We want, in fact, not so much a father in heaven as a grandfather in heaven: a senile benevolence who, as they say, ‘liked to see young people enjoying themselves’ and whose plan for the universe was simply that it might be truly said at the end of each day, ‘a good time was had by all.’”

-C.S. Lewis

Several years back, I remember telling my cousin that I was lucky enough to have two fathers: my Earthly father and my Heavenly Father. At this point in time, my cousin was a self-descripted atheist so he did not understand what I meant by this and did not like the idea of it but I have come to understand that he did not like this concept because he did not understand it.

In our modern period of time in which we live, saying you have two fathers, or more is not uncommon but this is not what I was referring to. Personally, I consider myself lucky to have a dad that is in my life and one that I am close with as many people are not so lucky. On top of this, I have a dad that is heavenly, my Heavenly Father, who made life here on Earth possible.

From my perspective, I am beyond blessed as I have gifts that are worth more than gold itself. Unfortunately, not everyone has a good relationship, let alone close, with their earthly dad but the god news is, even if you’ve never known your earthly dad, the Heavenly Father is there waiting just like he was in the very beginning of time before he created the heavens and Earth.

In the movie “Fireproof,” Kirk Cameron plays a firefighter named Caleb. To say the least, he’s a very worldly person who has the idea that being a good person is defined by certain deeds like running into a home on fire. When we look at it from a worldly perspective, this is indeed a very good character trait to have: selflessness. However, as the movie goes on, we see other character traits, flaws, including infidelity, anger, and pride all of which can make for a disastrous situation.

My point for bringing up the movie was not to plug a spot for a great movie but to bring to light a bigger lesson learned from the movie. In the movie, Caleb’s dad had been through much of what Caleb was going through especially in his marriage so he had a lot to offer his son. Unfortunately, Caleb was not interested in what his dad had to say when it came to the religious teachings and this is something that I have experienced myself and sadly, I have been where Caleb was.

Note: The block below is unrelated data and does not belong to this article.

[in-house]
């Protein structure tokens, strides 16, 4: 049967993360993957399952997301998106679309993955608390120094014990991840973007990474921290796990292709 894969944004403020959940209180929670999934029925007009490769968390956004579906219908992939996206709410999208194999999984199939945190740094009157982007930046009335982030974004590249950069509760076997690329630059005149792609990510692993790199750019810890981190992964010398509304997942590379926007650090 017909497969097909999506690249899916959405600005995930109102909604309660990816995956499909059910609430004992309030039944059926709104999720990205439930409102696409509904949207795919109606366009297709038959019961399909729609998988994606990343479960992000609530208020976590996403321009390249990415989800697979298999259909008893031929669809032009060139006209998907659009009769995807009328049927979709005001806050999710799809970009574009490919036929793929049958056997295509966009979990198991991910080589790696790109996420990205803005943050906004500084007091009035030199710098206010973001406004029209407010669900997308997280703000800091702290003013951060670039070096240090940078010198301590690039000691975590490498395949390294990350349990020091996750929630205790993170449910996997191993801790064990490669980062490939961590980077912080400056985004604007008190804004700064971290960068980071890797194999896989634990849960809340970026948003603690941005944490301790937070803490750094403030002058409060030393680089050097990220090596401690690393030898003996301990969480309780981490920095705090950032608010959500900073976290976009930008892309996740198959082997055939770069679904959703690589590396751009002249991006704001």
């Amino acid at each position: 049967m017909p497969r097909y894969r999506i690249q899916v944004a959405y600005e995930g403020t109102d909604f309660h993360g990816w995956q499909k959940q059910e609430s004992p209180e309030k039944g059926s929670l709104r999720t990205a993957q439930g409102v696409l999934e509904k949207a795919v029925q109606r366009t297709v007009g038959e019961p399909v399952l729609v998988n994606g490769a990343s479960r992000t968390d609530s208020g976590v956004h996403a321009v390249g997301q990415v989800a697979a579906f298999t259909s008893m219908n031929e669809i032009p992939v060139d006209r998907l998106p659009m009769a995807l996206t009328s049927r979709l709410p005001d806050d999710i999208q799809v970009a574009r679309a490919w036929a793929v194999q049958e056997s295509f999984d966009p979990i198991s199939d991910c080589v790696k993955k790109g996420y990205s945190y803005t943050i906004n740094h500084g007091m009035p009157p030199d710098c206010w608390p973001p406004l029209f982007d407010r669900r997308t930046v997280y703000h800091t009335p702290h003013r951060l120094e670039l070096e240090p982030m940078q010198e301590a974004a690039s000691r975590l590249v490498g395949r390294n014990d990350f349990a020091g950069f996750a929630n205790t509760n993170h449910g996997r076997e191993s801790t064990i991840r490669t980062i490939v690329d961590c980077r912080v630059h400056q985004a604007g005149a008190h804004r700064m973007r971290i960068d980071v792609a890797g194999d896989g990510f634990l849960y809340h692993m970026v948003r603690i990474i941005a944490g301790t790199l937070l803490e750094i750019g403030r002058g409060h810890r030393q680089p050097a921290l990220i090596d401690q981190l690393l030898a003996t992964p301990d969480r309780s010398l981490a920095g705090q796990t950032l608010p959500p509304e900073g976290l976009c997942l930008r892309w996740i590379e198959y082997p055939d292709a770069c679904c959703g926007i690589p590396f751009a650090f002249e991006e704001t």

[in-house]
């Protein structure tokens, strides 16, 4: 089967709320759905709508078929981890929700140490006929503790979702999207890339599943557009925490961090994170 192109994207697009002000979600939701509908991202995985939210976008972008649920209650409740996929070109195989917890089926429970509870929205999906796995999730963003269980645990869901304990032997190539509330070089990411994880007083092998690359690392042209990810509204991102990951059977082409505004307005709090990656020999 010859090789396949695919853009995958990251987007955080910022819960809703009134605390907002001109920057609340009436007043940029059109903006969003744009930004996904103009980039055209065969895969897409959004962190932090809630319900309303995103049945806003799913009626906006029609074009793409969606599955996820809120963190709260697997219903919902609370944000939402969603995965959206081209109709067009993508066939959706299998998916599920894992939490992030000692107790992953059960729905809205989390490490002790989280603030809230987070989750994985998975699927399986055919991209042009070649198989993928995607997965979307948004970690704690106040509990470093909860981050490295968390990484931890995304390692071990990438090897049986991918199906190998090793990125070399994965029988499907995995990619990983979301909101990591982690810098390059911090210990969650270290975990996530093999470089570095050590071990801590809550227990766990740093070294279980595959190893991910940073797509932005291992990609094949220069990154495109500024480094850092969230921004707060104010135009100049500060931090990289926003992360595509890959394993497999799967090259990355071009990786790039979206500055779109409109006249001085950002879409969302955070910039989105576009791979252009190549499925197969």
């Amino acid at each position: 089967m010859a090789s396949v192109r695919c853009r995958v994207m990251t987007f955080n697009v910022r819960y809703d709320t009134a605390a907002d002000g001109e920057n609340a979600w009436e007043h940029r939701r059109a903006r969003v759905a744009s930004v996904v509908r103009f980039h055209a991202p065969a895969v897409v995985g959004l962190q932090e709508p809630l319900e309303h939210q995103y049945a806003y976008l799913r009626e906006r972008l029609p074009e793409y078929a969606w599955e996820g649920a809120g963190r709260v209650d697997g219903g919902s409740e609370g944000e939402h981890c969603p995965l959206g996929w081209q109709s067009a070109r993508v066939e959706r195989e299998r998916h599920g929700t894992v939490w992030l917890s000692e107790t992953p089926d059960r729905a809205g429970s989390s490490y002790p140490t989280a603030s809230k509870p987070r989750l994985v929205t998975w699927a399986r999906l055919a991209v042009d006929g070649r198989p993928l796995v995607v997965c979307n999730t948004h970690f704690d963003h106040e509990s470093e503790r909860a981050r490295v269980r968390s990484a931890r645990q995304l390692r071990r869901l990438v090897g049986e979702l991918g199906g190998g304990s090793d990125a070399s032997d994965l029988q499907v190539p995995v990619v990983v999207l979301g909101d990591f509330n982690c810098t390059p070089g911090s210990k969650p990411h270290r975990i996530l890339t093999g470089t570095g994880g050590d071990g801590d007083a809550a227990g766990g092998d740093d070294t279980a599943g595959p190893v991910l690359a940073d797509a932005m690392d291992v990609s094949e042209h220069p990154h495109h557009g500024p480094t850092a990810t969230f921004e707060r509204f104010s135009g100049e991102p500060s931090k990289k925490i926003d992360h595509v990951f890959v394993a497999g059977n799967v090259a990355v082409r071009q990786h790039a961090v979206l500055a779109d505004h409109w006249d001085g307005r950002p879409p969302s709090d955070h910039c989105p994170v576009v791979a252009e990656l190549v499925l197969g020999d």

In the movie, Caleb expressed to his dad that he doesn’t need a crutch to get through life and I am sure that, a time or two, you’ve heard others repeat this same worn out line. Maybe even yourself. Caleb’s dad responds perfectly to this idea: “Son, Jesus is much more than a crutch. He’s become the most significant part of our lives.” This is a perfect response because Jesus should never been seen as a crutch we lean on in times of trouble but He is our rock in every moment and we should depend on Him through it all whether the rain is coming down hard or the sun is shining bright.

Throughout scripture, we read about the importance of relationships and this lesson is not limited to the Earthly realm but also includes our Heavenly Father. We read that God is our anchor, our rock, and he is always waiting for us, patiently, and while God desires that each of us do things His way, like a good dad, He does not force anything upon us. While there is an earthly bond between father and son or daughter and dad, there is a relationship between the Heavenly Father and his child as there is one body and one spirit that we are baptized in: “There is one body, and one Spirit, even as ye are called in one hope of your calling; One Lord, one faith, one baptism, One God and Father of all, who is above all, and through all, and in you all” (Ephesians 4:4-6).

“Son, Jesus is much more than a crutch. He’s become the most significant part of our lives.” (Fireproof)

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Written by Billy Ray Parrish


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Creation of Time